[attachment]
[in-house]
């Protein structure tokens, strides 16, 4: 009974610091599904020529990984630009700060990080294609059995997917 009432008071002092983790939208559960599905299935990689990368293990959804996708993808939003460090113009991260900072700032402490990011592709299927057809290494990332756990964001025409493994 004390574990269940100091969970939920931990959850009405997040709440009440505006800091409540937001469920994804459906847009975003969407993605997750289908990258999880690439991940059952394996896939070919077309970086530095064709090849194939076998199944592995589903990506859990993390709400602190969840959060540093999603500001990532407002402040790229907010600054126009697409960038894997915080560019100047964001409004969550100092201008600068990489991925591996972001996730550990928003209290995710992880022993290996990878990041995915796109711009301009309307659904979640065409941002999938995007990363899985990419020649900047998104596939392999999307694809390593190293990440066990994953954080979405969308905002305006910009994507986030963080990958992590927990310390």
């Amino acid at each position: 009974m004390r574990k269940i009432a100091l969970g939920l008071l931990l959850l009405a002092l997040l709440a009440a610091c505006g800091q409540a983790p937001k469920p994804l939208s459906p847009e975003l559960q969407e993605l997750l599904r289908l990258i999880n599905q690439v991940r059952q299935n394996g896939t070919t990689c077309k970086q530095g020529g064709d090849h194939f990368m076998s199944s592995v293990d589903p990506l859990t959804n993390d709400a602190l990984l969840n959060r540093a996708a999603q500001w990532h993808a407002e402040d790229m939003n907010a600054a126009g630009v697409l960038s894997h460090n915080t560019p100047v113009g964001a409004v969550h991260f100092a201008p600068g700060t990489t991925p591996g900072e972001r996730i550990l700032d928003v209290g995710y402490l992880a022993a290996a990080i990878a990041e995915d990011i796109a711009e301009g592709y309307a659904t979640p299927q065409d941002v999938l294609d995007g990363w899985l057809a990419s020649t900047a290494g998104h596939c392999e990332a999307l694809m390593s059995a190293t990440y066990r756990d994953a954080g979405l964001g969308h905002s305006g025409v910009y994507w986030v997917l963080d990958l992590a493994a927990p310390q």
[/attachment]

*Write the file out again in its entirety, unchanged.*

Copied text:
[in-house]
């Protein structure tokens, strides 16, 4: 009974610091599904020529990984630009700060990080294609059995997917 009432008071002092983790939208559960599905299935990689990368293990959804996708993808939003460090113009991260900072700032402490990011592709299927057809290494990332756990964001025409493994 004390574990269940100091969970939920931990959850009405997040709440009440505006800091409540937001469920994804459906847009975003969407993605997750289908990258999880690439991940059952394996896939070919077309970086530095064709090849194939076998199944592995589903990506859990993390709400602190969840959060540093999603500001990532407002402040790229907010600054126009697409960038894997915080560019100047964001409004969550100092201008600068990489991925591996972001996730550990928003209290995710992880022993290996990878990041995915796109711009301009309307659904979640065409941002999938995007990363899985990419020649900047998104596939392999999307694809390593190293990440066990994953954080979405969308905002305006910009994507986030963080990958992590927990310390």
């Amino acid at each position: 009974m004390r574990k269940i009432a100091l969970g939920l008071l931990l959850l009405a002092l997040l709440a009440a610091c505006g800091q409540a983790p937001k469920p994804l939208s459906p847009e975003l559960q969407e993605l997750l599904r289908l990258i999880n599905q690439v991940r059952q299935n394996g896939t070919t990689c077309k970086q530095g020529g064709d090849h194939f990368m076998s199944s592995v293990d589903p990506l859990t959804n993390d709400a602190l990984l969840n959060r540093a996708a999603q500001w990532h993808a407002e402040d790229m939003n907010a600054a126009g630009v697409l960038s894997h460090n915080t560019p100047v113009g964001a409004v969550h991260f100092a201008p600068g700060t990489t991925p591996g900072e972001r996730i550990l700032d928003v209290g995710y402490l992880a022993a290996a990080i990878a990041e995915d990011i796109a711009e301009g592709y309307a659904t979640p299927q065409d941002v999938l294609d995007g990363w899985l057809a990419s020649t900047a290494g998104h596939c392999e990332a999307l694809m390593s059995a190293t990440y066990r756990d994953a954080g979405l964001g969308h905002s305006g025409v910009y994507w986030v997917l963080d990958l992590a493994a927990p310390q």